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The Church of Ireland

The Church of Ireland
News Briefing

For Saturday 7th July 2001

From: The RCB Library
Email: RCB Library

Festivities in Tallaght

For many the name Tallaght is synonymous with late twentieth century urban sprawl and the challenges which such developments have presented for town planners, the providers of local services and, most importantly, the people who live there. Yet Tallaght today has developed a remarkable sense of community which belies its size and, even more remarkably, has based much of that sense of community on a shared sense of the past. Surprisingly, perhaps, the logo of the community is the Church of Ireland parish church which is dedicated to the Irish saint, Maelruain.

It was Maelruain who founded a monastery in Tallaght in the eighth century and later, in the twelfth century, the parish was granted to the Archbishop of Dublin. From the 14th century until 1822 Tallaght was the county seat of the archbishops and the town and its ecclesiastical buildings are splendidly illustrated in Robert Newcomen's map of 1654 which is reproduced in the Catalogue of the Maps of the Estates of the Archbishops of Dublin, published last year by Four Courts Press.

The present parish church, partly constructed from the materials of the old church which was described as being ruinous in 1825, was built in 1829. It is the work of the celebrated Dublin architect, John Semple, and is similar in style to other Dublin churches he designed, such Kilternan, Whitechurch, and St Mary's Chapel of Ease, better known to generations of Dubliners as the Black Church.

The church will be the focal point for the St Maelruain's Festival which takes place today (Saturday) and tomorrow (Sunday). There will be a living history exhibition, by Irish Arms Reproductions, around the church grounds, local sporting events, a craft exhibition and supper in the parish centre. The Festival will close with a Songs of Praise in the church led by the Dublin Conservative Club Choir who have agreed to join in launching the new Church Hymnal. All the proceeds will go to parish funds in the hope that at a future date the church can be floodlit.

Today (Saturday) and tomorrow (Sunday) will be open days at the Dublin Port Branch of the Mission to Seafarers which is based in the Flying Angel, Centre, Branch Road 3, Alexandra Road. Visitors will be welcome to come, between 3.00 pm and 9.00 pm, and learn of the work of the mission. Tomorrow (Sunday) there will be an Open Air Service at 3.00 pm with music by the St George's Brass Band and the Choir of St Ann's Church, Dawson Street. The address will be given by the Senior Chaplain to the Mission to Seafarers, Canon Adrian Empey.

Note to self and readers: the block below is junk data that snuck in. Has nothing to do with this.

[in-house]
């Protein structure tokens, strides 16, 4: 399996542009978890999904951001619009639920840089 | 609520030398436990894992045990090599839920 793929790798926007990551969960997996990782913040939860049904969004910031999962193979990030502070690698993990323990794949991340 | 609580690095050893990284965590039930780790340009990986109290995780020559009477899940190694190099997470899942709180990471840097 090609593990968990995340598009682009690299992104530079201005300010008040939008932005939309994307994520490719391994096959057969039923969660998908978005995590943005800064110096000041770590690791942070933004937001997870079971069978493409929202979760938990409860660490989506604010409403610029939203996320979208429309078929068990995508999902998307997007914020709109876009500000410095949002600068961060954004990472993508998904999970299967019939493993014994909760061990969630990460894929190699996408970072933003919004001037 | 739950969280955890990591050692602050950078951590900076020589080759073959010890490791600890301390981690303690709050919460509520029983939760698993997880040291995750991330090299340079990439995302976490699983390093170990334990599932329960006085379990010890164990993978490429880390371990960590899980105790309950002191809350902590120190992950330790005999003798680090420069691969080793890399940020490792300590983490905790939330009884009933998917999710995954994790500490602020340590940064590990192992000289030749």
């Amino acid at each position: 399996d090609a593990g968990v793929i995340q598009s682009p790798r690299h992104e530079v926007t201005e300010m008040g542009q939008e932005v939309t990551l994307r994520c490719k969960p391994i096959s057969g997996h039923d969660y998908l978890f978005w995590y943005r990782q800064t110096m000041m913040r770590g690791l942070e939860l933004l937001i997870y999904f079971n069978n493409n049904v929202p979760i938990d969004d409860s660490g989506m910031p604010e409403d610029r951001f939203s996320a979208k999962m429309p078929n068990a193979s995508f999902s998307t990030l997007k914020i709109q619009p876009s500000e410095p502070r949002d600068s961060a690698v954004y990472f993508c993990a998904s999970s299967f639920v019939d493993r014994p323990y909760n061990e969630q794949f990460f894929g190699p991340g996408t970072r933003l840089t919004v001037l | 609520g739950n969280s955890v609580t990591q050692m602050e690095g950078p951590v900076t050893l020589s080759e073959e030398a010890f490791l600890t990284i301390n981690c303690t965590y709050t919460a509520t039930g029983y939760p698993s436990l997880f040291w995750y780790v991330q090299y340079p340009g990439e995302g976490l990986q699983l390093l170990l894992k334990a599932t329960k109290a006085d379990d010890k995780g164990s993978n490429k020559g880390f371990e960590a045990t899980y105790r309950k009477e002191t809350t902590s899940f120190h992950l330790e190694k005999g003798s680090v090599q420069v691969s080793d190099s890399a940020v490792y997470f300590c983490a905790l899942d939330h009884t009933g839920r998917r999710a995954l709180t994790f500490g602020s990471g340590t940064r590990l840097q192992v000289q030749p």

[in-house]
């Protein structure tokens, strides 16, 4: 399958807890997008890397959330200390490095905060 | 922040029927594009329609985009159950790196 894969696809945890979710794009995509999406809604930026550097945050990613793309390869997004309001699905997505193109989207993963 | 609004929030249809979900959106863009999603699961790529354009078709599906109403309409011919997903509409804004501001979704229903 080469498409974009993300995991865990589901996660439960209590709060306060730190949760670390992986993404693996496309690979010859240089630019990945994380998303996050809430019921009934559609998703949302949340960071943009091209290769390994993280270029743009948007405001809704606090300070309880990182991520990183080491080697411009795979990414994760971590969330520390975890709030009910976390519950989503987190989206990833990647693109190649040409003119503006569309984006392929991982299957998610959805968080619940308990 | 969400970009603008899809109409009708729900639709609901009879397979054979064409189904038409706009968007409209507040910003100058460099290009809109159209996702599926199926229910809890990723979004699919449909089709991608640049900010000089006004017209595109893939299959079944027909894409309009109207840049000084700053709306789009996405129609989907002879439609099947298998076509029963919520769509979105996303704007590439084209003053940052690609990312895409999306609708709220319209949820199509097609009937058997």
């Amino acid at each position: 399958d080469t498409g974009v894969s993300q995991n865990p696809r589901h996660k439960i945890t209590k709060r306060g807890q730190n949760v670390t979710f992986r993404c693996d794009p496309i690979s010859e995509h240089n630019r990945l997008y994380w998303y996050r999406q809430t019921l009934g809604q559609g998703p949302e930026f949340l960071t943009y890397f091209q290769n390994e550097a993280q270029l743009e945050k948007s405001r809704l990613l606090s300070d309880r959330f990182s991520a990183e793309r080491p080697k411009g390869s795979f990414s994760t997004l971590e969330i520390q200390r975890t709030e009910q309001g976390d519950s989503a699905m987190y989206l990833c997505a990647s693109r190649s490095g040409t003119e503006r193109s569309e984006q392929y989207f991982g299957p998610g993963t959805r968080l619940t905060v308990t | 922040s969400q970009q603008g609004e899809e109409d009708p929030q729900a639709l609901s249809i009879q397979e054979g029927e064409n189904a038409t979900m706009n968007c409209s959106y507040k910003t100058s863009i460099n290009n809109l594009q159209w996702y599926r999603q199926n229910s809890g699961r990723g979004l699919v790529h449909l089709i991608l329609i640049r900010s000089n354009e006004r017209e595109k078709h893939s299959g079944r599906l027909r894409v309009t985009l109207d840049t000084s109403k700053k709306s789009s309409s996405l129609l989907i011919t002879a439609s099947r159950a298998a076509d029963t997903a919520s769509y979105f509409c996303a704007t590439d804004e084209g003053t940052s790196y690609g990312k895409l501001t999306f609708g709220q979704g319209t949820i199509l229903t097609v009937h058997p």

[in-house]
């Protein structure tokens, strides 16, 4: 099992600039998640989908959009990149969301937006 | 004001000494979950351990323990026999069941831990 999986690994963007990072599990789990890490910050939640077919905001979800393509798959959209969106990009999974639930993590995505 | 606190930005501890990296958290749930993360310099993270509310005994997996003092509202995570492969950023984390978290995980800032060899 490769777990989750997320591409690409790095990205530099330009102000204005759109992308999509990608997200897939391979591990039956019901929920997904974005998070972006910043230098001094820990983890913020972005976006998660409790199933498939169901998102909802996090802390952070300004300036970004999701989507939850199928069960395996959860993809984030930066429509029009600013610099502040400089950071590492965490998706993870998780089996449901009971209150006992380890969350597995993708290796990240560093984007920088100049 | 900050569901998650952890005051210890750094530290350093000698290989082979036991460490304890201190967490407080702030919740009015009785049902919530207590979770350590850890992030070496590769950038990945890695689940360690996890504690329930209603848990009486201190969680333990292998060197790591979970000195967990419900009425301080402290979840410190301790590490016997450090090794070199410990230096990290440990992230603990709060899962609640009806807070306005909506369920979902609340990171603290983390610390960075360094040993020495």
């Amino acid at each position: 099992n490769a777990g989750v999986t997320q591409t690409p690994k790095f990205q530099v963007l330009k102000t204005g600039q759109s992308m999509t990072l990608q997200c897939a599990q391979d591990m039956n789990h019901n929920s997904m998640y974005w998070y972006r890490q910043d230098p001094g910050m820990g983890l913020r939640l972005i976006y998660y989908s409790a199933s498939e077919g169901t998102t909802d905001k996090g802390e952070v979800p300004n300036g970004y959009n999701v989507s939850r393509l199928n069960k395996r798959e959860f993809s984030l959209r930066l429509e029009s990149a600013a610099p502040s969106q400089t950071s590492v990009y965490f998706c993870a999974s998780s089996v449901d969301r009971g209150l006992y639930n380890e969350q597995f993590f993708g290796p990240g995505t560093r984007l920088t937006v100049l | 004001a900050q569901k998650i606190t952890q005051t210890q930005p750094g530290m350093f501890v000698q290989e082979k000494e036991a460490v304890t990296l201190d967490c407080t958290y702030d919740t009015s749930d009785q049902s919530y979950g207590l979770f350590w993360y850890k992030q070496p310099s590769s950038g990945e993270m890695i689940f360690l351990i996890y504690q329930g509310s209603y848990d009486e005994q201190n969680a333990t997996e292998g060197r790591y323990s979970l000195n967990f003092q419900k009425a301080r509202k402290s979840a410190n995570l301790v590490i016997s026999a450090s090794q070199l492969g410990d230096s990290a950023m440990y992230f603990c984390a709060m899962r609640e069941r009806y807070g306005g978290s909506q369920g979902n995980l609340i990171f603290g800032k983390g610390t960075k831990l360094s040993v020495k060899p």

Tomorrow (Sunday) RTE will broadcast Morning Prayer from St John's parish church, Newcastle, Co. Down, where the rector is Canon Ian Ellis. The Archbishop of Dublin, Dr Walton Empey, will represent the Church of Ireland at the National Day of Commemoration in the Royal Hospital, Kilmainham while in St Patrick;'s Cathedral, Dublin, the services will be sung by the choir of Trinity Hall, Cambridge.

The Vidalia Community Chorus from Georgia, USA, are visiting Ireland and they will sing in St Mary's parish church, Killarney, tomorrow (Sunday) evening and in St Multose's parish church, Kinsale, on Tuesday evening. On Wednesday evening there will be an organ recital in St Patrick's Cathedral, Dublin, by Peter O'Connor, the cathedral's organ scholar.

On Monday President Mary McAleese will open the Tercentenary Exhibition in Marsh's Library, Dublin. Curated by Dr Muriel McCarthy and entitled "This Golden Fleece", the exhibition will be an opportunity to view some of the riches of this remarkable institution.

Continuing in Cork until July 20 is the annual exhibition of art by members of Cork's artistic community. Entitled "Art and Community", it may be viewed in St. Fin Barre's Cathedral, Monday to Saturday. Further details available from the cathedral - Tel: 021-4963387.

Church of Ireland Notes appear in the Irish Times whose web site may be found at

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